Pain of playing

Fribourg muddles through concussion


Photo courtesy of McDaniel’s Photography

MAKING A SPLASH. At water polo practice, an offensive player gets the ball while defensive player, Aryan Godha, puts pressure on him. This demonstrates the aggressive nature of water polo–even at practices. Fribourg shares that he got his concussion while at practice. Photo courtesy of McDaniel’s Photography

Maya Goldenberg, Staff Writer

Concussions take only seconds to happen, but they linger for what seems to be far too long. The amount of time it takes recover from a concussion varies based on its severity, the individual’s health beforehand, as well as the individual’s sex. According to a study done by John Neidecker, a sports medicine doctor, 28 days is a common concussion recovery time for girls, but for boys it is only 11 days. Junior Lucas Fribourg has had his concussion for over a month.

Describe how you got your concussion.
I swam into a wall. Then, I got hit after doing a drill- one of my friends was turning around while I was trying to swim around him, and he accidentally punched me. I hit the wall–I got a concussion, and me getting hit [by my friend] made it worse.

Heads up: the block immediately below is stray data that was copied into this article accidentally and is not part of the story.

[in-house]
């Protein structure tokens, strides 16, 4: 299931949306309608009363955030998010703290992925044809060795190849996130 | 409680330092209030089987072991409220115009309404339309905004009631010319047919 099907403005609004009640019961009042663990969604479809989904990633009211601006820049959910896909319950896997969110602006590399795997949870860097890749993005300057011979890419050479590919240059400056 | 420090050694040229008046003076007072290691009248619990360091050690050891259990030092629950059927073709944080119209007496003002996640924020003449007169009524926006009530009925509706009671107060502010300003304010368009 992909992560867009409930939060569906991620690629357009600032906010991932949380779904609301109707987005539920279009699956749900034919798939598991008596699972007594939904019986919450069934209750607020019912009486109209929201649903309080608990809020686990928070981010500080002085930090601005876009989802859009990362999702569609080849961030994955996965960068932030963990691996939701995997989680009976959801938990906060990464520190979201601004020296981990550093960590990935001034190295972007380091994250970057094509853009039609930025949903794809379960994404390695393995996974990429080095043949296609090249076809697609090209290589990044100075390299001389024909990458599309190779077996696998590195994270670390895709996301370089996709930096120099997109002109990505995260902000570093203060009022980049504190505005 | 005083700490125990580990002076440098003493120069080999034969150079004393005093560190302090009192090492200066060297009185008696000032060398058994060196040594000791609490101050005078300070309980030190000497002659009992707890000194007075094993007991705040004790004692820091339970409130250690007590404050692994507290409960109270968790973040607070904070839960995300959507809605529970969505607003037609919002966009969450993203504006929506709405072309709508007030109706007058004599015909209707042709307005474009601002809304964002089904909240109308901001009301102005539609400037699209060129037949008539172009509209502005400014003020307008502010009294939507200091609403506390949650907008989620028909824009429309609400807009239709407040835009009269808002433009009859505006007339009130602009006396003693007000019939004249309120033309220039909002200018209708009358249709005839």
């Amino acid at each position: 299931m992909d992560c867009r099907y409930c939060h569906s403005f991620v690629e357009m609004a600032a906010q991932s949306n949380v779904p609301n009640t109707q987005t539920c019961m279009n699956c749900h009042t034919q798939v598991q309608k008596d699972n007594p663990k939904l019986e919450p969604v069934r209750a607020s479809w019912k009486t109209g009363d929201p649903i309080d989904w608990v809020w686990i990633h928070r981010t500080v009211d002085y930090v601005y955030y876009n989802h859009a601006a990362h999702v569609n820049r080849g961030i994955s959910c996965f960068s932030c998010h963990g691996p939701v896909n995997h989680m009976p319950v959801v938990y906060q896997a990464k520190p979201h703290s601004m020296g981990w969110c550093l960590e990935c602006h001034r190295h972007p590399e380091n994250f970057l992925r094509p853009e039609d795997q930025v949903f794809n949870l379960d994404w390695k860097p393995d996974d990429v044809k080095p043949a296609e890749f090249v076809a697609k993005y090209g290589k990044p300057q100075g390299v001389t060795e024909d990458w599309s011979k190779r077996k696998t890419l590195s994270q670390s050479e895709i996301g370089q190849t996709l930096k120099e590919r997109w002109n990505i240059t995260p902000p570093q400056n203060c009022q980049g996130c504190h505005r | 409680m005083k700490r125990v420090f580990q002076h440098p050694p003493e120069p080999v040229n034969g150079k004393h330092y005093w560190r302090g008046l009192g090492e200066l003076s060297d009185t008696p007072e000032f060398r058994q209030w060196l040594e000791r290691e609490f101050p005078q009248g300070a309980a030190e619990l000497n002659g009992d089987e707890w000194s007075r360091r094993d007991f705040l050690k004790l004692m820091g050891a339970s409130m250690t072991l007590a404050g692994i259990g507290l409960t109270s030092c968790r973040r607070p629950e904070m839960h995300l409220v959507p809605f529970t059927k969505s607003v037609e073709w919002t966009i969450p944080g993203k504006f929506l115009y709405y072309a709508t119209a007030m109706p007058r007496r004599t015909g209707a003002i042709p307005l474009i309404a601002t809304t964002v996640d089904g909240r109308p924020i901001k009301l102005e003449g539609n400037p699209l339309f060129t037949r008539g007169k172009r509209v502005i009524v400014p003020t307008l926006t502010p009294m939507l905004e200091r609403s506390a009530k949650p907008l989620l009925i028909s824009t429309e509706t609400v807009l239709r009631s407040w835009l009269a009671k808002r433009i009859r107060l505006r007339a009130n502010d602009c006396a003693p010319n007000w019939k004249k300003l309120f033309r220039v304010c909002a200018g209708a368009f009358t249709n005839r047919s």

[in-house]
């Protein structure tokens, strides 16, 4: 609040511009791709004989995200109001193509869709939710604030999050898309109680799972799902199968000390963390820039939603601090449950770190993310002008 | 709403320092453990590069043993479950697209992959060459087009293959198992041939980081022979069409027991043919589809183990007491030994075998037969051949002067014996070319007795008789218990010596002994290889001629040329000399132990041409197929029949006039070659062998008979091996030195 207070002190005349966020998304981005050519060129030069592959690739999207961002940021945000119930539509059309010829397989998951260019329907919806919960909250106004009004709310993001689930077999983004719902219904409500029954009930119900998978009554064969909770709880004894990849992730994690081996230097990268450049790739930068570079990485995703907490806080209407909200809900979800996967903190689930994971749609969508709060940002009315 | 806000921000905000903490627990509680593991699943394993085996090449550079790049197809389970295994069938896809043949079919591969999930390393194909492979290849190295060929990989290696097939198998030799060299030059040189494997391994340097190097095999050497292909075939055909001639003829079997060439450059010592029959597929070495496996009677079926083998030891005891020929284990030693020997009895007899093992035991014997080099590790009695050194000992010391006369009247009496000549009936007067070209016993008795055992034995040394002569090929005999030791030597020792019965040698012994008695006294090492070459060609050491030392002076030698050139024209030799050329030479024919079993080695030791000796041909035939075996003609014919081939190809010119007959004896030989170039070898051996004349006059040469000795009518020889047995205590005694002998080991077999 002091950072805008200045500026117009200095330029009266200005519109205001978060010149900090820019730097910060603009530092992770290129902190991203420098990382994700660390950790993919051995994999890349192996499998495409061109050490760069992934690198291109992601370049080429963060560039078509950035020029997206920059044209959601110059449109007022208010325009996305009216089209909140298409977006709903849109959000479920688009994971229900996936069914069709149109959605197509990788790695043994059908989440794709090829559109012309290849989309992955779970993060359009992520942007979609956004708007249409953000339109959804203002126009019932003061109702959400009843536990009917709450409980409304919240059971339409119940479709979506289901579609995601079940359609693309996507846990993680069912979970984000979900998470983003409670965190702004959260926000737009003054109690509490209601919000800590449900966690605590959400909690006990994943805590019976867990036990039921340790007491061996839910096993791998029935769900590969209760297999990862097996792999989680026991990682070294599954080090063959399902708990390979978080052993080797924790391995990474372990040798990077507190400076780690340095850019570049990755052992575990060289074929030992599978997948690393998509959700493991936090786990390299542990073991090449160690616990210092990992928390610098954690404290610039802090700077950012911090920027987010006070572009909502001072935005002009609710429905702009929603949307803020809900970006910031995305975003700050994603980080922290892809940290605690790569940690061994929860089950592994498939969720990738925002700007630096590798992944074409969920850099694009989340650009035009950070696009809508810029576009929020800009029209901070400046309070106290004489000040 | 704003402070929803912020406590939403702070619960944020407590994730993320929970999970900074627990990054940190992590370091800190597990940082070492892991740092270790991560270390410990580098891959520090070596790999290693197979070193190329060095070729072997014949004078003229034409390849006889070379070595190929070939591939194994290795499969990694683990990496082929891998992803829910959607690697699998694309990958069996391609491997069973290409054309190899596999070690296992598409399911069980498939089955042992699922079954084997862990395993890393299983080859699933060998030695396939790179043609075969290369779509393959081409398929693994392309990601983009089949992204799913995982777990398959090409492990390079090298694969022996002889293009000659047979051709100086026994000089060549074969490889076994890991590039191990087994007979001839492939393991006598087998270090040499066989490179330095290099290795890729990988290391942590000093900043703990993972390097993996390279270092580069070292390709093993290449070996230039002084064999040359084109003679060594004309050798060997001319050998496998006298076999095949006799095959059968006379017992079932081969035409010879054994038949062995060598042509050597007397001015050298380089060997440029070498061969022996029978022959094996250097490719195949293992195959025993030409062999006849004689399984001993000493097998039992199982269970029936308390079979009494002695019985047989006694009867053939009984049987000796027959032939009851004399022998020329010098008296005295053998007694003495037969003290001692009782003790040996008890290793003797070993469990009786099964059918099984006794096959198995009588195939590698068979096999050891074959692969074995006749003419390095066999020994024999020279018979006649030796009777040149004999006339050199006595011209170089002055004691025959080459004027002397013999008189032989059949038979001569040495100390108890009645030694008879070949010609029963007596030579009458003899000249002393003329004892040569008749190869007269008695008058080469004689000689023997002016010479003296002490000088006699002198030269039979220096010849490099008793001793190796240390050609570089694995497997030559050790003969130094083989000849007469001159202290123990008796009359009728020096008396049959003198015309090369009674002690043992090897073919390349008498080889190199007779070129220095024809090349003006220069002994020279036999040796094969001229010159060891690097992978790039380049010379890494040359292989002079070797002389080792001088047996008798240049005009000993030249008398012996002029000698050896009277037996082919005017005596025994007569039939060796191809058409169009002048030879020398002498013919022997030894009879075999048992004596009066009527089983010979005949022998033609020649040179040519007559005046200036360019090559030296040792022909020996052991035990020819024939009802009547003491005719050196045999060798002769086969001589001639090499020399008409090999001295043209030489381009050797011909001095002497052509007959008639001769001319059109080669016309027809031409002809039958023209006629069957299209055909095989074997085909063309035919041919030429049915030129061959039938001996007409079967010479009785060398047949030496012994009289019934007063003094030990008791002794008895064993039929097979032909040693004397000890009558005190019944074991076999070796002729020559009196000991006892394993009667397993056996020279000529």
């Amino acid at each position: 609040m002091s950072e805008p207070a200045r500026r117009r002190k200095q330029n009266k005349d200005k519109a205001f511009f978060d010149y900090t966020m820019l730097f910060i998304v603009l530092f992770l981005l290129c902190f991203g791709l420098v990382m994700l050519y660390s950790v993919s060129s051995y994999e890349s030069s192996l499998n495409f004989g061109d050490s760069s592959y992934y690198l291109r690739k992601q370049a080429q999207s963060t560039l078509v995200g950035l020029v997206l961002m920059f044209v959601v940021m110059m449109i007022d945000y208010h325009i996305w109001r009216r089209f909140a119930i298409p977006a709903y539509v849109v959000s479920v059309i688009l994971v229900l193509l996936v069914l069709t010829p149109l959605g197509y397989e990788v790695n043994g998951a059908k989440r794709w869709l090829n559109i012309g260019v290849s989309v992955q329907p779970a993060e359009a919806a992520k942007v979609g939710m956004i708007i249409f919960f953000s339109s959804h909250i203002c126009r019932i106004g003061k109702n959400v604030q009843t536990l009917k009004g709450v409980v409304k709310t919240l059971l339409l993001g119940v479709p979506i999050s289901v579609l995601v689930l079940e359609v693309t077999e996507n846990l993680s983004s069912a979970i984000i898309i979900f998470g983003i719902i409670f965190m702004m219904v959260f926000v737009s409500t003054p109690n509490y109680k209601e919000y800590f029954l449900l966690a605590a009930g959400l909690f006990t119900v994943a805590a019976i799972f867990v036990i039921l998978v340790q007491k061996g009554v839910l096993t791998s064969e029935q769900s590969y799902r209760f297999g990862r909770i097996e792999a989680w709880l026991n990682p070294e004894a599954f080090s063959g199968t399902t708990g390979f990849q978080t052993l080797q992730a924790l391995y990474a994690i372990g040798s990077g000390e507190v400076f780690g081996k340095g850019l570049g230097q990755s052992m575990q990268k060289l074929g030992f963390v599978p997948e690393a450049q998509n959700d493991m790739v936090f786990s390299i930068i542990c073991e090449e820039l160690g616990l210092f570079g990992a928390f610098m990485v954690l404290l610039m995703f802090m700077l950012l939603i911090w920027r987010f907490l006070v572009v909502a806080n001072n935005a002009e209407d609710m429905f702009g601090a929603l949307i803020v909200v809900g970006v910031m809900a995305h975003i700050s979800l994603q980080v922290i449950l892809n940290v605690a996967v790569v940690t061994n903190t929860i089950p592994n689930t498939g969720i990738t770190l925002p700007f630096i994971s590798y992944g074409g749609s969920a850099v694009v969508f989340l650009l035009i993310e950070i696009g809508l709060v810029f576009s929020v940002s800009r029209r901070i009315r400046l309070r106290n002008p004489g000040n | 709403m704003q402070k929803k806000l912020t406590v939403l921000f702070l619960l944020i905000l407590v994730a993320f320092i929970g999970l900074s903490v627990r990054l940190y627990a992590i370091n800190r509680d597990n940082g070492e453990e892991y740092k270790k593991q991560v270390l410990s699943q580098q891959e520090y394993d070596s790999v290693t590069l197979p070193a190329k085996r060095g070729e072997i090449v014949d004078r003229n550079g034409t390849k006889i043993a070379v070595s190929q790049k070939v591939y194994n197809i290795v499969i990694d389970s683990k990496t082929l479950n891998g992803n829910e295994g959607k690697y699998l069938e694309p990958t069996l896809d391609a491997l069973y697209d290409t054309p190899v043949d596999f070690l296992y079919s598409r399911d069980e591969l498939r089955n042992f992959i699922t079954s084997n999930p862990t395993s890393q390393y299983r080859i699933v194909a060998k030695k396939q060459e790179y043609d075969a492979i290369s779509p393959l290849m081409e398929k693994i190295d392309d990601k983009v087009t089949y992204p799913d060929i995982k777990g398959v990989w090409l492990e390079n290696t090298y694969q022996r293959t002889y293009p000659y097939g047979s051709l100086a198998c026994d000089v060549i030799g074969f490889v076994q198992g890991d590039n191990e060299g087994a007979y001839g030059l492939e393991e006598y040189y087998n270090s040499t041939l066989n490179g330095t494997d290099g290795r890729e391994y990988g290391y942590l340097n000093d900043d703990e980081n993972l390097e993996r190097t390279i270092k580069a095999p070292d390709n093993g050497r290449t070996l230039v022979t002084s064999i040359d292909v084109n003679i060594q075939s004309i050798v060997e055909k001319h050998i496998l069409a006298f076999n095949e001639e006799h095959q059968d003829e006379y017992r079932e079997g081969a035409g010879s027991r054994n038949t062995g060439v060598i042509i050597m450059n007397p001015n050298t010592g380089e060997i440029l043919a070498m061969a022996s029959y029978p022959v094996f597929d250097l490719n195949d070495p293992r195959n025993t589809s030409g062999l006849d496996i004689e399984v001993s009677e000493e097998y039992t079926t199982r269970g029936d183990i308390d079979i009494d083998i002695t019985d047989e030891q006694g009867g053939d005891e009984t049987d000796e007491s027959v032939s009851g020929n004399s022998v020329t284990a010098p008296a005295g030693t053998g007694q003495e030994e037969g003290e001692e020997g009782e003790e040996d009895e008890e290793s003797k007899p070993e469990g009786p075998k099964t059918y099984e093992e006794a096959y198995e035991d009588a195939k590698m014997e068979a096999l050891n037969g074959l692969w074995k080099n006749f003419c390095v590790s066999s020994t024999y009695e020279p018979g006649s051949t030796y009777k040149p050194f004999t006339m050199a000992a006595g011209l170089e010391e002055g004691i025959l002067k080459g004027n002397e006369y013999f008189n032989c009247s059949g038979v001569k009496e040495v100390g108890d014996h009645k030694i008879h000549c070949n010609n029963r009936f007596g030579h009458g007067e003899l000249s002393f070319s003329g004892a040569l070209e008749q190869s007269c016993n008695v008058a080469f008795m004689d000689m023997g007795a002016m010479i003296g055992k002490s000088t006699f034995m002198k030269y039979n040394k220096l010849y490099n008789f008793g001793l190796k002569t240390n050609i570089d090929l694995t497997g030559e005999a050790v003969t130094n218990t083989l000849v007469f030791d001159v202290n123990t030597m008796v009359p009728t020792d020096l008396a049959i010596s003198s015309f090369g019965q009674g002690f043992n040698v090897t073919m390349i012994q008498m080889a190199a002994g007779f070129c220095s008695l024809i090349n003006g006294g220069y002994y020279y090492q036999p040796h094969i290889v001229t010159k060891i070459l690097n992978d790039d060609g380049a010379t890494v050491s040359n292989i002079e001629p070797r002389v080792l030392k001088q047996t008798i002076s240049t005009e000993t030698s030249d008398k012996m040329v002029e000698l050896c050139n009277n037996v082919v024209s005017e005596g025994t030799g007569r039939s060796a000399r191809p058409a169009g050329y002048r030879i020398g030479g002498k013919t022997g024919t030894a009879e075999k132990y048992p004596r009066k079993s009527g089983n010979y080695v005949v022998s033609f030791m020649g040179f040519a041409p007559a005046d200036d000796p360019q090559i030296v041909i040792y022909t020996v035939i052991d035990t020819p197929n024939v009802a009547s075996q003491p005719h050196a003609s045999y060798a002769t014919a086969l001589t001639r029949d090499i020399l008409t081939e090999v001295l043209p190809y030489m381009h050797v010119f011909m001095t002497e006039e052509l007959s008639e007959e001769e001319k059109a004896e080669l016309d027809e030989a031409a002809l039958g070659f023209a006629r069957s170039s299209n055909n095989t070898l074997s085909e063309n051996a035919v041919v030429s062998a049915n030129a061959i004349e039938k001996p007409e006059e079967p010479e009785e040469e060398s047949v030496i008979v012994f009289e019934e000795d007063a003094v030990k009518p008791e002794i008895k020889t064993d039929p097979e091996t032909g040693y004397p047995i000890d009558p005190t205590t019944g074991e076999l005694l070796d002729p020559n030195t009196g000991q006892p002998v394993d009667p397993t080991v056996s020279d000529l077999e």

What was your attitude toward water polo while injured? Did you want to get back to it?
I was a bit annoyed that I couldn’t do anything, and I was upset that I couldn’t play, but there wasn’t much I could do about it.

How did your concussion feel? What was the worst it felt?
That day, the day I hit my head, it didn’t feel bad. But then the next day, my head hurt a ton. From then on I started getting light sensitivity, noise sensitivity, all that fun stuff. Some days [my concussion] really hurt a lot, but other days it was less painful.

Did you take off from school?
No. I just didn’t really do anything at school.

What sort of side effects did you get from your concussion?
I have experienced light sensitivity, dizziness, nausea, crappy memory, [and] fogginess. [Also] I can’t think straight and have trouble focusing. It was really frustrating because I was falling behind in classes and sports. I couldn’t keep up with everyone else… I couldn’t even go on a walk for two or three weeks.

How did your concussion affect your everyday life?
I couldn’t really do anything–like simple tasks. [For example,] mowing the lawn because of the noise and I would get really dizzy.

When will your concussion get better?
Well, I still have it. Some of the symptoms are starting to quiet, some are disappearing all together. Generally, the ones that still remain are pain while doing math and reading, and light [sensitivity].